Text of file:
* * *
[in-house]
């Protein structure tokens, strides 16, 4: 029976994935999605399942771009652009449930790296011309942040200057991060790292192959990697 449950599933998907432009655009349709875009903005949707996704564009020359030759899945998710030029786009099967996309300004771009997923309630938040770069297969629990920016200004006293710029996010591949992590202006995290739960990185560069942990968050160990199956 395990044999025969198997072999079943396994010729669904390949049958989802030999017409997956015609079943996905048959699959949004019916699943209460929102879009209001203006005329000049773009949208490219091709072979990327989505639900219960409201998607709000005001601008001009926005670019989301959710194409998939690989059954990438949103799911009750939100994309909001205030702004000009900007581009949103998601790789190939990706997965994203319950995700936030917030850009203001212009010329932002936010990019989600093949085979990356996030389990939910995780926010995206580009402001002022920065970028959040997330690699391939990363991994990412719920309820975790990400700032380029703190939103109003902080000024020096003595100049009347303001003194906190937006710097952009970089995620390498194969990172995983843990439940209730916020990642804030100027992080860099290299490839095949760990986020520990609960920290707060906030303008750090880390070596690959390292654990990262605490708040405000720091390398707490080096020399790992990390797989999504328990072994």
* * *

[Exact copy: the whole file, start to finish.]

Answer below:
[in-house]
């Protein structure tokens, strides 16, 4: 029976994935999605399942771009652009449930790296011309942040200057991060790292192959990697 449950599933998907432009655009349709875009903005949707996704564009020359030759899945998710030029786009099967996309300004771009997923309630938040770069297969629990920016200004006293710029996010591949992590202006995290739960990185560069942990968050160990199956 395990044999025969198997072999079943396994010729669904390949049958989802030999017409997956015609079943996905048959699959949004019916699943209460929102879009209001203006005329000049773009949208490219091709072979990327989505639900219960409201998607709000005001601008001009926005670019989301959710194409998939690989059954990438949103799911009750939100994309909001205030702004000009900007581009949103998601790789190939990706997965994203319950995700936030917030850009203001212009010329932002936010990019989600093949085979990356996030389990939910995780926010995206580009402001002022920065970028959040997330690699391939990363991994990412719920309820975790990400700032380029703190939103109003902080000024020096003595100049009347303001003194906190937006710097952009970089995620390498194969990172995983843990439940209730916020990642804030100027992080860099290299490839095949760990986020520990609960920290707060906030303008750090880390070596690959390292654990990262605490708040405000720091390398707490080096020399790992990390797989999504328990072994």